Coca-Cola and Pepsi Cola have always competed against each other. It has been more than a century ago since both brands started fighting to beat the other one and become the most successful one.
This war does not only concern the products offered by Coca-Cola and Pepsi. It is bigger than that and includes everything that differentiates the brands, such as the marketing strategy, the brand image, their communication, the pricing strategy etc. This need of differentiation sometimes reverberates itself on the marketing of the brands. Indeed, there always is sort of a clash between Coca and Pepsi in their advertising. We can clearly see this cleavage between the brands, even on the social media with more and more fans for each Fan Page and always more shares about the brands' ads.
Both of these brands are predominant carbonated cola beverages. Their recipe is not that different (People could not often say the difference in taste, even if some people will tell you that Pepsi tastes way better than Coke, or that Coke is the real one), this is why both brands need a strategic way to differentiate them from each other.
Pepsi and Coke drinks are not really seen as a beverage anymore, but mostly as entire brands. Until now, Coca-Cola has been more popular but Pepsi is a bigger company. As any company that operates in harsh competitive environments, Coca-Cola, Pepsi, and their main competitors as well, have to face the same issue: organizational problems. They also might be scared of the new competitors that offer the same range of products that Coca and Pepsi, at the same price.
[...] This is we could define these five forces for the soft drinks industry. THREATS OF NEW ENTRANTS MEDIUM The entry barriers are not high in this soft drinks industry. The capital needed is low and the consumers might switch pretty easily between various types of soft drinks because the price is not expensive, generally. Usually, the price of the competitors of Coca Cola and Pepsi Cola are lower and there are more and more brands entering the market nowadays. However, Pepsi Cola and Coca Cola are not defined by their beverages; they also are characterized as two complete brands, with their own brand image, their strengths and weaknesses. [...]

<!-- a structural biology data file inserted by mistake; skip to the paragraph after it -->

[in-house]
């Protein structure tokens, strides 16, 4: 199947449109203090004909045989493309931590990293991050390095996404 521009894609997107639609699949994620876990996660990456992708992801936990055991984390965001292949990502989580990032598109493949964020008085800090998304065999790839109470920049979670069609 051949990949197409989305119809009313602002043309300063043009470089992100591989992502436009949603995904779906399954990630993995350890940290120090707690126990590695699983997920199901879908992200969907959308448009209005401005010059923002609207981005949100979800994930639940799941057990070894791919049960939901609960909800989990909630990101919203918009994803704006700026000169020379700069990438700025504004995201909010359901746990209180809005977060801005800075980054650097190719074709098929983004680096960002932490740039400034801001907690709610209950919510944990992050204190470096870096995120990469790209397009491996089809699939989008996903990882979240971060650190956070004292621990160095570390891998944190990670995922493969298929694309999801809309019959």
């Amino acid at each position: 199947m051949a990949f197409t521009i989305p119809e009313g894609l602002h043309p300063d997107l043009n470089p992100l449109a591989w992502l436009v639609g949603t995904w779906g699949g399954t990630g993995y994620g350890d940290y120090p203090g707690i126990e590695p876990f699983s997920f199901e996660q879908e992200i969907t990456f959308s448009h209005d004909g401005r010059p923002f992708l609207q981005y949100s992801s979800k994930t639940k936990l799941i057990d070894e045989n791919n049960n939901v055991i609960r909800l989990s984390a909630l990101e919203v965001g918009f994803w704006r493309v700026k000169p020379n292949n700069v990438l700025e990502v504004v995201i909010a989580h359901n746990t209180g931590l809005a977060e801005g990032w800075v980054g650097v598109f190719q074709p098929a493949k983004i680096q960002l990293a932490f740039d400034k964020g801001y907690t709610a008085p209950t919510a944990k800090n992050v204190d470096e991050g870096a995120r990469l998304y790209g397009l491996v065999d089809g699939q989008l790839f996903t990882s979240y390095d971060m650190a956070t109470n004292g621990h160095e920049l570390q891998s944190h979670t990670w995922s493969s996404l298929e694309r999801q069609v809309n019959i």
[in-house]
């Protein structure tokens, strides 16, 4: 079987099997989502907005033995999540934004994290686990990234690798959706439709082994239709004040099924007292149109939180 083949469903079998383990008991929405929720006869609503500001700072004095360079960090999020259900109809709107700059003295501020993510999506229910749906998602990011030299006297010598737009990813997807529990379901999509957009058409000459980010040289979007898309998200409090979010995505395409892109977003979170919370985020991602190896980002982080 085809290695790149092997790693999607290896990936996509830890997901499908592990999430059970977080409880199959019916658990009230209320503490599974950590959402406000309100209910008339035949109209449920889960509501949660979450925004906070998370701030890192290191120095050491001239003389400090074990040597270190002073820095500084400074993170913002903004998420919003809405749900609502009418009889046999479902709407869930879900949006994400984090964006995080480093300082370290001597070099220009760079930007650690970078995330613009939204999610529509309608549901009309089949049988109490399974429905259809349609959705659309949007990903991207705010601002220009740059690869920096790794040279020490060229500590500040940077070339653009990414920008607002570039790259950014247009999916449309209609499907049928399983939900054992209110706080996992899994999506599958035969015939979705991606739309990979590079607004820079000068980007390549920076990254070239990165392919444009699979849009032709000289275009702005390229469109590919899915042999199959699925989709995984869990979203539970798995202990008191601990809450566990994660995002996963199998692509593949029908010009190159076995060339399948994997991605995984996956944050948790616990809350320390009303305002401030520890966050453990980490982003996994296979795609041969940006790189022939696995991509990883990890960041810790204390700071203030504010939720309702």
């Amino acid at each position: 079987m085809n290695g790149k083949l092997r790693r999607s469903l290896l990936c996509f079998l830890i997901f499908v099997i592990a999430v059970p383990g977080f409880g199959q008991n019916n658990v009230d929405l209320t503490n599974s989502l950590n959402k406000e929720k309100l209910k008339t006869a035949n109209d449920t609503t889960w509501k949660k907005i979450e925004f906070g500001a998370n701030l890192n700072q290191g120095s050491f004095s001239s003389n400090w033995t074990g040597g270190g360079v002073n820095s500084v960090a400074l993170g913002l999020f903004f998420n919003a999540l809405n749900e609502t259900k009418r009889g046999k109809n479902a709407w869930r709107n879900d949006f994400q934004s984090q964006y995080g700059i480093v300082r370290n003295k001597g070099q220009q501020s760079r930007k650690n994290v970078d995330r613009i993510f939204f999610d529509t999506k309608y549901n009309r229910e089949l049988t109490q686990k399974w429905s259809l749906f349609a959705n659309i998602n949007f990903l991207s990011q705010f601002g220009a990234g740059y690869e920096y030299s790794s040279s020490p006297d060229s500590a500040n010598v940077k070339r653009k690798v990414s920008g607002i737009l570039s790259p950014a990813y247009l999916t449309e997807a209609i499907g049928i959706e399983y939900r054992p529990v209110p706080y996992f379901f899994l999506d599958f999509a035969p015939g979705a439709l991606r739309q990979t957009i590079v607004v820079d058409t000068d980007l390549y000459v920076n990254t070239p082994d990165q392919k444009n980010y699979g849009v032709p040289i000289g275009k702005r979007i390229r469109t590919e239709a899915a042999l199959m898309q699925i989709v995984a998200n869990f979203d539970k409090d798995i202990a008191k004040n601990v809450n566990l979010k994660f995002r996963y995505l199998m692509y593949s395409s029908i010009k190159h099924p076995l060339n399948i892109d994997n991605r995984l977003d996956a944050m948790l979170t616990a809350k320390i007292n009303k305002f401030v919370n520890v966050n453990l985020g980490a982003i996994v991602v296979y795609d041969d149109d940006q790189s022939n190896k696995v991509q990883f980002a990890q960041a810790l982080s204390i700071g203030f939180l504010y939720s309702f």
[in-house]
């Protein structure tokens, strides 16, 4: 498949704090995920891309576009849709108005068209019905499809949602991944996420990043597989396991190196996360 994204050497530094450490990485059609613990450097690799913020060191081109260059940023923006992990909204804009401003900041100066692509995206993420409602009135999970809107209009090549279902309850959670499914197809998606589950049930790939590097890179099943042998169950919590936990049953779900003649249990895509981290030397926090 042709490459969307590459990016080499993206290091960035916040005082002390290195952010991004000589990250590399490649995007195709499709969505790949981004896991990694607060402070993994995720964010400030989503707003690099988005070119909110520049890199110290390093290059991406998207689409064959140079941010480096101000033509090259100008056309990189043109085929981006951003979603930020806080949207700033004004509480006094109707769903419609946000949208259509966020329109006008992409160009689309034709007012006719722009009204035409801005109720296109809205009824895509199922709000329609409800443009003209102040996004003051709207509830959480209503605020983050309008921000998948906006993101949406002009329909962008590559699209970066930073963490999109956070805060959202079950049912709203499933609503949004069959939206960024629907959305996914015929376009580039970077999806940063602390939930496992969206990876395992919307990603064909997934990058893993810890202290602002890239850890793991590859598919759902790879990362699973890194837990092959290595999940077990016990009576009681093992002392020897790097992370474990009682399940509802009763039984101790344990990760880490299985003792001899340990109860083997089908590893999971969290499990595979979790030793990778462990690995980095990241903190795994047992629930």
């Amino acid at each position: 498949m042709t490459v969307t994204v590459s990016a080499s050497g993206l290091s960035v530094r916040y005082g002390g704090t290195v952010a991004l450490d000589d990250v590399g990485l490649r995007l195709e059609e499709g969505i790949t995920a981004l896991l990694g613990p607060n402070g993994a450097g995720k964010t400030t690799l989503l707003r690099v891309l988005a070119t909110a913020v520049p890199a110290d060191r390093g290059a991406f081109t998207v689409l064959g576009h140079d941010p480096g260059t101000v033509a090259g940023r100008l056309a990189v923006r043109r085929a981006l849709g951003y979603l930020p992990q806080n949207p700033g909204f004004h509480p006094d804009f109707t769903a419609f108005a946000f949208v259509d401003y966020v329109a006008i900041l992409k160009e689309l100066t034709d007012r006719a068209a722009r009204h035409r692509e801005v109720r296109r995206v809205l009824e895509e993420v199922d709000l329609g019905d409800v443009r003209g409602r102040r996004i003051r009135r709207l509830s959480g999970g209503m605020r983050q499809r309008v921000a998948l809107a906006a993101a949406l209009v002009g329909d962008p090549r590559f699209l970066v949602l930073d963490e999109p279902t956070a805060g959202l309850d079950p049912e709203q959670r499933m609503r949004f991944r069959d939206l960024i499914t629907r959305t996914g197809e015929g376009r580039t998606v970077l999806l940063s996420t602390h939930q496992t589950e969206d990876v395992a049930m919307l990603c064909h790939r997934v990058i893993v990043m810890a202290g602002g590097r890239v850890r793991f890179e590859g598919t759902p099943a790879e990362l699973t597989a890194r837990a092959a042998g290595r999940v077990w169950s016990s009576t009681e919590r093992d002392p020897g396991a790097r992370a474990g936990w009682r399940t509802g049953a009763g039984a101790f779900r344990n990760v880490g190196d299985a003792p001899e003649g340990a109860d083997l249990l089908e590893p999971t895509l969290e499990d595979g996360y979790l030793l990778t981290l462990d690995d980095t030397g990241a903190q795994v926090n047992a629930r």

[...] Therefore, Pepsi is under pressure according to the fluctuation of the American economic, the brand is fragile to the impact of changing economic conditions and the various strikes made by employees. The productivity of the brand is pretty low and slow. It has approximately employees, and the revenue of the brand per each employee is $ which is less than the competitors of the brand. The image has also been tarnished because of the product recall that has been done in 2008. Indeed, we have found salmonella contamination in products such as Aunt Jemima pancakes and waffle mix that have been taken off the shelves. [...]
[...] Strategic management in the soft drinks industry TABLE OF CONTENTS I. Porter competitive analysis 4 Porter analysis of soft drinks industry 4 SWOT 7 Value chains of Coca Cola 11 II. Competitive strategies of Pepsi and Coca-Cola 12 Positioning 12 Communication 12 Pricing strategy 13 Distribution 13 SOURCES 14 THE COLA WARS: PEPSI VS. COCA-COLA Coca-Cola and Pepsi Cola have always competed against each other. It has been more than a century ago since both brands started fighting to beat the other one and become the most successful one. [...]
[...] Coca Cola plays on buzz to attract customers, by doing for example events linked with the day of friendship in Argentina. Indeed, there once was an event there, the vending machine was way too high for a normal height person to catch the can, the person needed another one to carry him or her in order to be able to catch the can. It is an outside type of communication and worked really well for the brand. The budget of Pepsi Communication is really high: $ 1.2 billion. [...]
[...] They set a low initial price to attract the biggest number of customers they can, to finally obtain a large market share. The brand does not hesitate to use promotional pricing strategy; the prices of products are sometimes below that usually, to increase short run sales. It gives to the product a sense of urgency and the customer purchases the beverage because it does not cost him a lot. Distribution Coca Cola's distribution network is much larger than Pepsi's. That is why Coke has a competitive advantage on Pepsi. [...]
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